President Ali Abdullah Saleh of Yemen has agreed to step down under a 30-day transition plan aimed at ending violent unrest over his 32-year rule.
Officials in the capital Sanaa confirmed the government had accepted the plan drawn up by Gulf Arab states.
Mr Saleh will hand power to his vice-president one month after an agreement is signed with the opposition, in return for immunity from prosecution.
At least 120 people have died during two months of protests.
Opposition leader Yassin Noman was quoted by Reuters news agency as saying he welcomed news of the hand-over but would not take part in a proposed national unity government.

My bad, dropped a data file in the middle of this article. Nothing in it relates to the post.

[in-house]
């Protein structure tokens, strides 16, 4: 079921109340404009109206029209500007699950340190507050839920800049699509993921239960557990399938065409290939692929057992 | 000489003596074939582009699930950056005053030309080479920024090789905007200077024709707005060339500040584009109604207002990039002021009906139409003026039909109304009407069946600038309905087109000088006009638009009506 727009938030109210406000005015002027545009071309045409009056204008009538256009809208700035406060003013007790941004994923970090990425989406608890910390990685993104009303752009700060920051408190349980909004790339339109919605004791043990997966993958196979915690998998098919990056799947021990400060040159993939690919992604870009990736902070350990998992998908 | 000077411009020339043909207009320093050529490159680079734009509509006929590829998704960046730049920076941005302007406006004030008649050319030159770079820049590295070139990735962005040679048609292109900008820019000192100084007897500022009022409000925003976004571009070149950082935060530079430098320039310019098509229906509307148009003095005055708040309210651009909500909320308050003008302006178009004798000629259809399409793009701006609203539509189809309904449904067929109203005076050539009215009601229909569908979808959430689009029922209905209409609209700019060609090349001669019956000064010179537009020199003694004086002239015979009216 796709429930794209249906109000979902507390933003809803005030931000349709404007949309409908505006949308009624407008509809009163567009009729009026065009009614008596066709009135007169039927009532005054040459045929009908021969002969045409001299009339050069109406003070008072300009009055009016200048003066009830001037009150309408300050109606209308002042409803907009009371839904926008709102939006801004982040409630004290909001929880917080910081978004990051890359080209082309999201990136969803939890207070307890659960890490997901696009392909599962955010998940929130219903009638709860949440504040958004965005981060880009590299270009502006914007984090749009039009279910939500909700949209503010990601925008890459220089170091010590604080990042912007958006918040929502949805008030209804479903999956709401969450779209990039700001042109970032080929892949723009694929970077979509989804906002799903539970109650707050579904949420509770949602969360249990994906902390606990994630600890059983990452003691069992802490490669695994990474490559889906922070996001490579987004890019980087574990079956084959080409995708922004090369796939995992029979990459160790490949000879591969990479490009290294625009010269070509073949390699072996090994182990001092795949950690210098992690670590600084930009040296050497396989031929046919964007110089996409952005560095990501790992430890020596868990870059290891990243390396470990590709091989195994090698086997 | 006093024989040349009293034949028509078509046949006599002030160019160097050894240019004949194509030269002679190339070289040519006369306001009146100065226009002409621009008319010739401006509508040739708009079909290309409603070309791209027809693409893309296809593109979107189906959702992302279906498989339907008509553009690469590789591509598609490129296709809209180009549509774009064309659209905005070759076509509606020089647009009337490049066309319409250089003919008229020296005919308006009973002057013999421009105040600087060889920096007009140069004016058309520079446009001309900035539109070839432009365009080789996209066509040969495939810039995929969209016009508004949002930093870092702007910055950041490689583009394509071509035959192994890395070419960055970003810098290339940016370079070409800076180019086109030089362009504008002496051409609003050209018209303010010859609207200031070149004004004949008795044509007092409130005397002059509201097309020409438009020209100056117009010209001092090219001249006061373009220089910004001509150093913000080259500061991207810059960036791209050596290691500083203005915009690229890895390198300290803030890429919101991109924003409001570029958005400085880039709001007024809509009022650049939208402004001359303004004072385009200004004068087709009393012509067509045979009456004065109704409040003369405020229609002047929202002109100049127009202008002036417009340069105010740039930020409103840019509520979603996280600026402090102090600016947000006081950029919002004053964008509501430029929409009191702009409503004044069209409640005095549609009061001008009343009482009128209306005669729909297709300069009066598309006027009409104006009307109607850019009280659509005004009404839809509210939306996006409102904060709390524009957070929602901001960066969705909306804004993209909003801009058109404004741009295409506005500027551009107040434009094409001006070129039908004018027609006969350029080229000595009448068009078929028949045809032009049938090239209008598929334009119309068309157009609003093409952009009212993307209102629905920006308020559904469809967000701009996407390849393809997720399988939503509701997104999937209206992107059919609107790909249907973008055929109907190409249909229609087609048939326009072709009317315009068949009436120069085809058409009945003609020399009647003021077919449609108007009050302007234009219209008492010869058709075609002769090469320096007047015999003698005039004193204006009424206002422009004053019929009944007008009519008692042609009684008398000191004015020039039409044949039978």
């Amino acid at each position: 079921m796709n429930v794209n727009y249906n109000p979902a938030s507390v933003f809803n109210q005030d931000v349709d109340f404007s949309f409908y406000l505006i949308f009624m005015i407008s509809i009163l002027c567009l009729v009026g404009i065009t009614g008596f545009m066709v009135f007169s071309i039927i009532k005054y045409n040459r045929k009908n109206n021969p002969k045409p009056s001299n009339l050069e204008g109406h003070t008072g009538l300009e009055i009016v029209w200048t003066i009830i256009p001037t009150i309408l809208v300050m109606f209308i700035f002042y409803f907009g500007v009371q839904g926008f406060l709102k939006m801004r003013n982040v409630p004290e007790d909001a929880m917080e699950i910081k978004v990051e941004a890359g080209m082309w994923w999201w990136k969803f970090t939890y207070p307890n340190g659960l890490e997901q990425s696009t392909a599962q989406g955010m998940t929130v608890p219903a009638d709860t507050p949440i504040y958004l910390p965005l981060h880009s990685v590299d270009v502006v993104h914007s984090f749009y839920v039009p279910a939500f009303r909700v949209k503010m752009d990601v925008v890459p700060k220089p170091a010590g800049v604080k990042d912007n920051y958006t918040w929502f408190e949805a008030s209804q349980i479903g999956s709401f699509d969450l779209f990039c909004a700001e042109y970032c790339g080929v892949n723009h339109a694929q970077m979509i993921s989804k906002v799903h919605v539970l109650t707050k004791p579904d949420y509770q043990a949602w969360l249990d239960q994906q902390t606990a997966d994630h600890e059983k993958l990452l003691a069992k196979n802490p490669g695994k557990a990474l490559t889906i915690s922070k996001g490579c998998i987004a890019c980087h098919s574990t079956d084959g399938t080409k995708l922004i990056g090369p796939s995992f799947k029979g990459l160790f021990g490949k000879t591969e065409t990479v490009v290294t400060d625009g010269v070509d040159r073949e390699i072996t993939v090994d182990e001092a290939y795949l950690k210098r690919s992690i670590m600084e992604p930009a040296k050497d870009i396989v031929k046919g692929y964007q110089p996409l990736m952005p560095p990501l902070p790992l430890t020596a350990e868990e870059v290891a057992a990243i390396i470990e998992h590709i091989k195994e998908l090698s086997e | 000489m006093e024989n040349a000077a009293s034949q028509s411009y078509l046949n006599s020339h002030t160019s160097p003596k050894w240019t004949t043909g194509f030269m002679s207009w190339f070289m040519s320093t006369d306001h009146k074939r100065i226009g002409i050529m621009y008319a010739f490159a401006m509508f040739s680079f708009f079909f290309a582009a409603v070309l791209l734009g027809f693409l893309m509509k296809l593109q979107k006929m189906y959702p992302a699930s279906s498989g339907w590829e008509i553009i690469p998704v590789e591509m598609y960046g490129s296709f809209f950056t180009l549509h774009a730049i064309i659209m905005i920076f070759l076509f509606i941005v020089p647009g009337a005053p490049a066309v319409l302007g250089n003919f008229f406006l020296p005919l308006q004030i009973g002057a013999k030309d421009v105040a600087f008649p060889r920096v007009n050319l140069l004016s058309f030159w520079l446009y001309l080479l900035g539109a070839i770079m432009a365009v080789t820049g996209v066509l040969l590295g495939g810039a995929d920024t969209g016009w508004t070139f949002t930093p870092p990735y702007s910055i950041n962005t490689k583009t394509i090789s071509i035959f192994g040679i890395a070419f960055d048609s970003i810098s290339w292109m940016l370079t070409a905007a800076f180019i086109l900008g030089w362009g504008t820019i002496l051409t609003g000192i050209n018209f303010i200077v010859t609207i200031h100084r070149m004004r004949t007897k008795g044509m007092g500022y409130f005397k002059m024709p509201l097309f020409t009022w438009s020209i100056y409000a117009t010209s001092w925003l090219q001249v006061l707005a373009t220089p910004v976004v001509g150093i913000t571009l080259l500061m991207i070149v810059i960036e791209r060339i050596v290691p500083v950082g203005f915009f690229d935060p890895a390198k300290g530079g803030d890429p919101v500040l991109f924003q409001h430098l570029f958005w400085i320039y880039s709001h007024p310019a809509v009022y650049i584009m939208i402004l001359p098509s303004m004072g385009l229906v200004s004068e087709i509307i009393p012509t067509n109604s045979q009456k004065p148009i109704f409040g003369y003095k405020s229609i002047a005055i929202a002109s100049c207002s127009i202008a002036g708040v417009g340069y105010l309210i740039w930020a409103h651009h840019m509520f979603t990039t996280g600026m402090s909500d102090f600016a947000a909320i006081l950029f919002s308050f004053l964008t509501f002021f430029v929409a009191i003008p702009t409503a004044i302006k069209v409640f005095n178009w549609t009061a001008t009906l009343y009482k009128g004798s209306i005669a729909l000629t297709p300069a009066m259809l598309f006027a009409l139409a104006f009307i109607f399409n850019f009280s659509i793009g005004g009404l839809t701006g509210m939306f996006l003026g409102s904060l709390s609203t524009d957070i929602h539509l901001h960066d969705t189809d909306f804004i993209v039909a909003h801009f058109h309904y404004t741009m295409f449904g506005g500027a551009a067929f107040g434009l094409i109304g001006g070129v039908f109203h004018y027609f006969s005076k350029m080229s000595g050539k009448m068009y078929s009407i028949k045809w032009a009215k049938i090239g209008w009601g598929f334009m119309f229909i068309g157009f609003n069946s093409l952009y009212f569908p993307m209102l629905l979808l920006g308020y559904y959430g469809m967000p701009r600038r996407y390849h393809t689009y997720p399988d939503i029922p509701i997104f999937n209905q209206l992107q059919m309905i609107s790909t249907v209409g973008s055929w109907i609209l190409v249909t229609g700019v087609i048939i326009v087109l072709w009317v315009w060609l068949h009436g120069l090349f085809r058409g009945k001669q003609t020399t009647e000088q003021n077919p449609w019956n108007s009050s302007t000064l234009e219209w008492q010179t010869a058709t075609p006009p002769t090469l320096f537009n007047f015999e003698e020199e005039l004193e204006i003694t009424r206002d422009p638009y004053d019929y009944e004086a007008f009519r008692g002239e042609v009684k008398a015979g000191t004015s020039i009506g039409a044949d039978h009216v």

Opposition politicians have been insisting they will not accept immunity from prosecution for Mr Saleh and his family.
If Mr Saleh steps down as expected, he will join Tunisia’s Zine al-Abidine Ben Ali and Egypt’s Hosni Mubarak as the latest Arab leader to lose power because of a popular revolt this year.
The Gulf plan
Under terms of the deal, Saleh will hand over his power to his vice president, resign in thirty days and establish presidential elections two months later, according to a Yemeni official.
Specifically, the GCC proposed “the formation of a national unity government with 50 per cent held by the ruling party, 40 per cent by the opposition and 10 per cent by other parties,” according to Agence France Presse.
The proposal also calls for an immediate cessation of anti-government protests by the opposition.
The arrangement would also provide immunity from prosecution for Saleh and his family.
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